Output devices may be in the form of a display, which may be a full two dimensional screen display or a calculator-type line display or a linear array of LEDs. Output may alternatively or additionally be provided in the form of an audible or visible alarm, which activates when the UV level reaches a certain level. This level may be preprogrammed into memory 52 or set by the user using an input device.
Another possible output device might be a connector for transmitting data to another processing station. For example, communications interface 56 might deliver data to an RS-232 connector. An example of an application for which a connector such as this might be useful is in the case of a light radiation therapy station, where dosimeter would be used to monitor UV radiation, and the contents of RAM 24 delivered to a remote computer for analysis.
Dosimeter 10 is powered by a power unit 58, which may rely on battery 57 or photocell 59 or both. Thus, photocell unit 59 may be used instead of, or in addition to, batteries 27. Where RAM 24 stores data, battery 27 is used in addition to photocell 59 to prevent data loss.
The processing circuitry (processor 51 and memory 52 and 54) of dosimeter 50 permits various statistical analysis. For example, dosimeter readings can be stored over time. Averages can be displayed over some desired time period, depending on a selected unit. For example, the average UV level may be displayed in units such as per minute or per hour. Or, the user may obtain readouts of past UV levels, for example, the highest and lowest UV levels over the past week.
The processing circuitry could be further programmed to accept values representing a skin type, so that desired dosages could be calibrated. Other input values might be a sun protection factor, a country for purposes of MED/UVI conversion, a time zone, time, data, and timer. Elapsed time could be set, as well as desired output units.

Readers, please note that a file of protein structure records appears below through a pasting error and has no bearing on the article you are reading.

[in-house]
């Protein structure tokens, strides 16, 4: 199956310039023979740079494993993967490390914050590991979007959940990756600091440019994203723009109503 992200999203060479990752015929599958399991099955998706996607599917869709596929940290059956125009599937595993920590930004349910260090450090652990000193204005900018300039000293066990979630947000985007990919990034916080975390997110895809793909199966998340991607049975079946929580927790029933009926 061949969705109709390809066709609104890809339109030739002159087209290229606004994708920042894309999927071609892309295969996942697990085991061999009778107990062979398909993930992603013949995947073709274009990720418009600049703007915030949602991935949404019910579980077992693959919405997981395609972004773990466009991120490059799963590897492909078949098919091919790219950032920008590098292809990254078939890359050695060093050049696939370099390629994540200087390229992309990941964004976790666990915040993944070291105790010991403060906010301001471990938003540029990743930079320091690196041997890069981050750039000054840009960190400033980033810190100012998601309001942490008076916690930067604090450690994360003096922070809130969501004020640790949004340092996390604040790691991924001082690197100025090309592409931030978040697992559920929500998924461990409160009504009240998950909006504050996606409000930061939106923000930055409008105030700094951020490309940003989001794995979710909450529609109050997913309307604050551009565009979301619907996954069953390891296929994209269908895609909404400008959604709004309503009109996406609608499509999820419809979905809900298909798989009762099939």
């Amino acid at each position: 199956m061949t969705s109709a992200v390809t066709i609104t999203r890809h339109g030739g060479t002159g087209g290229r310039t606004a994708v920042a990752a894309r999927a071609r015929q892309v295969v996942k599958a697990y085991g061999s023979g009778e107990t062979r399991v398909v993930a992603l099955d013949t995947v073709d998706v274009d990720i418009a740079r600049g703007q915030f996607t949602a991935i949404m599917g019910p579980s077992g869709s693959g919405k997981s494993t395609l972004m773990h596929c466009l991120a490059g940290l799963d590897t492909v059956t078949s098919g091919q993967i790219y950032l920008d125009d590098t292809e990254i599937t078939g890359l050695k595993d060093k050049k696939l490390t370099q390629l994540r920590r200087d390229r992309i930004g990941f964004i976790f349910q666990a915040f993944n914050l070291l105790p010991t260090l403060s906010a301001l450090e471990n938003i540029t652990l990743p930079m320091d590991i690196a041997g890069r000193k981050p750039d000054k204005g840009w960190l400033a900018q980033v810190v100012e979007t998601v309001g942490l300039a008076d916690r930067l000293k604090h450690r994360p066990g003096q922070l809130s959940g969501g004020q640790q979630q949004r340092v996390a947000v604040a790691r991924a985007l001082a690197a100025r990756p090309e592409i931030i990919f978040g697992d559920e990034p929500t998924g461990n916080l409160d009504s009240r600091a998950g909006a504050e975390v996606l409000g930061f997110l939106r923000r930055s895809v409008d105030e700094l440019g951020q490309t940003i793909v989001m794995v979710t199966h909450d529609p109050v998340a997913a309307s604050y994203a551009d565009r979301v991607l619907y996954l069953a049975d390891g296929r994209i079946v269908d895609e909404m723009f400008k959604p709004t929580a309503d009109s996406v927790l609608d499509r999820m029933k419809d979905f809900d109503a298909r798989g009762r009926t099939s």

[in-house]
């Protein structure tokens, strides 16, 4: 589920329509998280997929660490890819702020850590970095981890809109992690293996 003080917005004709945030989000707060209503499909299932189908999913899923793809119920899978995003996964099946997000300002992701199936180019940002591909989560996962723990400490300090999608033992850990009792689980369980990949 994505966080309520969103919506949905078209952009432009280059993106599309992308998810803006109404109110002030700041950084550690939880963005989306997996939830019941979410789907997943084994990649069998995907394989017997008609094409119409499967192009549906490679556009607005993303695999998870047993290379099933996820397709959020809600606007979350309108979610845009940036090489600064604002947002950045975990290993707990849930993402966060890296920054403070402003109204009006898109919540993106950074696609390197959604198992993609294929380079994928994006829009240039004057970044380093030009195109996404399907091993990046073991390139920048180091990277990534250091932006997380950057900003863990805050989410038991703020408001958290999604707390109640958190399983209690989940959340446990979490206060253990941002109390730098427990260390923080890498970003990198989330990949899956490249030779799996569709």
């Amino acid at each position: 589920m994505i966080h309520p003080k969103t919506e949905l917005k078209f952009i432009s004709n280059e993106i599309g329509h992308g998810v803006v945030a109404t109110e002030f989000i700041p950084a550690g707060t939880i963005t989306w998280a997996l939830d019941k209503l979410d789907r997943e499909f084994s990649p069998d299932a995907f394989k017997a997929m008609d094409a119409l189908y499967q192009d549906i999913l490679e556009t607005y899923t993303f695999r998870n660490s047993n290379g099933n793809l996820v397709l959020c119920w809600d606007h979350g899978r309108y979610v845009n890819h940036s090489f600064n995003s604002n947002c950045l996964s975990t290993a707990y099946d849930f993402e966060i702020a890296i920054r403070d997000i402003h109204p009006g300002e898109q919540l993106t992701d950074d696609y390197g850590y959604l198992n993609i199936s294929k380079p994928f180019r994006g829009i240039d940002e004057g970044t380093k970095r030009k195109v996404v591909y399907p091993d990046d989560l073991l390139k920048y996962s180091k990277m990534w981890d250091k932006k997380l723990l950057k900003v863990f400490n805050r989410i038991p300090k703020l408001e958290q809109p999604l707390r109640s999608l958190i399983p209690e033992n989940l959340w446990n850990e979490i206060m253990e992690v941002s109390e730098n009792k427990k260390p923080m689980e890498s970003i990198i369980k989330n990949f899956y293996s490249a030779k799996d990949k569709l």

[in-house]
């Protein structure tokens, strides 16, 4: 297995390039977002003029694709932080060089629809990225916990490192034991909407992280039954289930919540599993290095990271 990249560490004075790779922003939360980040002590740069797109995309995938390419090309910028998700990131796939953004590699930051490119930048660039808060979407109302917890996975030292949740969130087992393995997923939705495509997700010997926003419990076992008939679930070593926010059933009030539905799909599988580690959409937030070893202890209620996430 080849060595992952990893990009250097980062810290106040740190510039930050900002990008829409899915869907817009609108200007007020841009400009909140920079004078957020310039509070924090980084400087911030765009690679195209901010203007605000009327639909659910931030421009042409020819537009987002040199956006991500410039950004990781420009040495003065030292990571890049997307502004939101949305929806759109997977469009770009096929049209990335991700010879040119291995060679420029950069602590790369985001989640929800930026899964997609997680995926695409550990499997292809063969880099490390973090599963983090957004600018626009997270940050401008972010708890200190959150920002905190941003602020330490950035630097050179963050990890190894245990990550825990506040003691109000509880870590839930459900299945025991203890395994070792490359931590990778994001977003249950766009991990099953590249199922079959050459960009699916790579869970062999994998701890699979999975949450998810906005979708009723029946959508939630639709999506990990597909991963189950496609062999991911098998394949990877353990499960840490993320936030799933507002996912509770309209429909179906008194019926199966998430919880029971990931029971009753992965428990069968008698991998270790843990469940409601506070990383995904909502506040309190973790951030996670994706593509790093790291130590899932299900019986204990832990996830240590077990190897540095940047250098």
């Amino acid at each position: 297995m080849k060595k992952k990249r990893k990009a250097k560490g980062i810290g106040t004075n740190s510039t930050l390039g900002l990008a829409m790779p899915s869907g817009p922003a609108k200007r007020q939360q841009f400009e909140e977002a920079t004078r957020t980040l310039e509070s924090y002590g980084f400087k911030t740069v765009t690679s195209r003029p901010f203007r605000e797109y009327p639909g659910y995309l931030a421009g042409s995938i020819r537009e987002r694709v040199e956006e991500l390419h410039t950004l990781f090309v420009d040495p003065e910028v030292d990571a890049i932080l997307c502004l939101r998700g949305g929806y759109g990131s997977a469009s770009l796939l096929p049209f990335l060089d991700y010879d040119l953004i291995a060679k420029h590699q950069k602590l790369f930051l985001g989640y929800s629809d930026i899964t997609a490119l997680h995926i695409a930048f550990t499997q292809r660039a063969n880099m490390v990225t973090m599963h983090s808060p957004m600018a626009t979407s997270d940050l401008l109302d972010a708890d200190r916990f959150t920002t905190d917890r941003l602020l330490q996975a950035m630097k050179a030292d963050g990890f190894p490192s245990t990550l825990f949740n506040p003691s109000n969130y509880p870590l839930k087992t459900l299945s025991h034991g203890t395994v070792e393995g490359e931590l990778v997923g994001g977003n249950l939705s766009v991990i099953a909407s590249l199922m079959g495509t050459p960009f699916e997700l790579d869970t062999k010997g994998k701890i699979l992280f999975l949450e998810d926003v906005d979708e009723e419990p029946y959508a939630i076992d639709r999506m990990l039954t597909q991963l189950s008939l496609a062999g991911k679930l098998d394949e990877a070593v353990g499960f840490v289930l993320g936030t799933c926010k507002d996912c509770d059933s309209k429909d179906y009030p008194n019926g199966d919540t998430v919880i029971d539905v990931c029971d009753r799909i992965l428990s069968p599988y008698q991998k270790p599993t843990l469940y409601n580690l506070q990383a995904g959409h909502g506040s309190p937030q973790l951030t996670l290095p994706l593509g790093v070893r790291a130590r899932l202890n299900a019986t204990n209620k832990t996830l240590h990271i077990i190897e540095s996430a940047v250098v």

FIG. 6 illustrates how the transmittance curve for filter 11 a can be refined for different skin types. The curve of FIG. 6 corresponds to four different “skin type” sensitivities proposed as part of the erythema action spectra. If a skin type is selected, such as by being preprogrammed for place-of-sale localization or such as by input from a user, processor 51 can be programmed to compensate the response of sensor 11 to the appropriate skin type.
A useful implementation of dosimeter 10 would be as a wristwatch type device, with dosimeter 10 mounted in a small housing attached to a wristband. The dosimeter 10 would warn the user when a particular UV dose has been received. The warning might be in the form of an alarm or vibration mechanism.
The embodiment described above, having a filter/diode sensor 11 is a silicon implementation, and is easily integrated with other elements to form a monolithic design of dosimeter 10. Alternative embodiments of sensor 11 that do not use a filter may also be used.
FIG. 7 illustrates the response curve for an AlGaN (aluminum gallium nitrate) photodiode, relative to the erythema action curve. As illustrated, this response curve provides a reasonable correspondence to the erythema action curve, and thus such a diode may be used as the diode 11 b of FIG. 1 without filter 11 a. Flip-chip bonding techniques may be used to hybridize the photodiode 11 b to silicon elements, such as amplifier 13 and other elements of FIG. 1. Other photodiodes, such as SiC (silicon carbide) diodes might also be similarly used for dosimeter 10, thereby creating a hybrid integrated circuit. For these UV-sensitive photodiodes, the doping profiles can be adjusted to provide a response that most closely matches that of the erythema action curve.
Although the present invention has been described in detail, it should be understood that various changes, substitutions, and alterations can be made hereto without departing from the spirit and scope of the invention as defined by the appended claims.
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|Jun 9, 2000||AS||Assignment|
Owner name: SOUTHWEST RESEARCH INSTITUTE, TEXAS
Free format text: ASSIGNMENT OF ASSIGNORS INTEREST;ASSIGNOR:WUEST, MARTIN P.;REEL/FRAME:010890/0409
Effective date: 20000602
|Feb 15, 2006||REMI||Maintenance fee reminder mailed|
|Jul 31, 2006||LAPS||Lapse for failure to pay maintenance fees|
|Sep 26, 2006||FP||Expired due to failure to pay maintenance fee|
Effective date: 20060730